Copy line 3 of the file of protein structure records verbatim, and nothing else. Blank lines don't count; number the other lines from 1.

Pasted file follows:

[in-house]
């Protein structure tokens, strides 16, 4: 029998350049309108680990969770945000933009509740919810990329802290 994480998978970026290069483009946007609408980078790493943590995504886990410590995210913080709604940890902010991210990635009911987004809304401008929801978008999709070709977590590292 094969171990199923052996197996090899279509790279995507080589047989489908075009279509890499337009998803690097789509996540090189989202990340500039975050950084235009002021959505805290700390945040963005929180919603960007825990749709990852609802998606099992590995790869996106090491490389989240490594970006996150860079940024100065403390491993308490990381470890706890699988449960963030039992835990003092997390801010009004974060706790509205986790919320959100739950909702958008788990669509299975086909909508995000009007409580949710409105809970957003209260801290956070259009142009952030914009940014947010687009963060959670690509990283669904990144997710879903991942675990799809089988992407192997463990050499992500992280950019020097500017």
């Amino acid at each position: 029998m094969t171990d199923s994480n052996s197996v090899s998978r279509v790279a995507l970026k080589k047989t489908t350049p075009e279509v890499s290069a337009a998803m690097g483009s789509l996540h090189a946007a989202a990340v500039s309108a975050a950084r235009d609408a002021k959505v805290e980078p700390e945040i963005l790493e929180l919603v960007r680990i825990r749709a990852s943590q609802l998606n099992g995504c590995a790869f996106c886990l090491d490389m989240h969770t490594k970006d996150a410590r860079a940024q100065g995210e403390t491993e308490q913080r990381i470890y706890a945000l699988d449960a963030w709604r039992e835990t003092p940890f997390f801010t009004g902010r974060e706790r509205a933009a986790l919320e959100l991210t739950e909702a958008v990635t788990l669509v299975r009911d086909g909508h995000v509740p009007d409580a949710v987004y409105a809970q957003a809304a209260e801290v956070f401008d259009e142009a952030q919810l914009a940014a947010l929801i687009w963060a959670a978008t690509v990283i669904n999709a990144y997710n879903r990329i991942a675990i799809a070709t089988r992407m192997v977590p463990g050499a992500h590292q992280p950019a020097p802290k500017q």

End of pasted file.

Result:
């Amino acid at each position: 029998m094969t171990d199923s994480n052996s197996v090899s998978r279509v790279a995507l970026k080589k047989t489908t350049p075009e279509v890499s290069a337009a998803m690097g483009s789509l996540h090189a946007a989202a990340v500039s309108a975050a950084r235009d609408a002021k959505v805290e980078p700390e945040i963005l790493e929180l919603v960007r680990i825990r749709a990852s943590q609802l998606n099992g995504c590995a790869f996106c886990l090491d490389m989240h969770t490594k970006d996150a410590r860079a940024q100065g995210e403390t491993e308490q913080r990381i470890y706890a945000l699988d449960a963030w709604r039992e835990t003092p940890f997390f801010t009004g902010r974060e706790r509205a933009a986790l919320e959100l991210t739950e909702a958008v990635t788990l669509v299975r009911d086909g909508h995000v509740p009007d409580a949710v987004y409105a809970q957003a809304a209260e801290v956070f401008d259009e142009a952030q919810l914009a940014a947010l929801i687009w963060a959670a978008t690509v990283i669904n999709a990144y997710n879903r990329i991942a675990i799809a070709t089988r992407m192997v977590p463990g050499a992500h590292q992280p950019a020097p802290k500017q």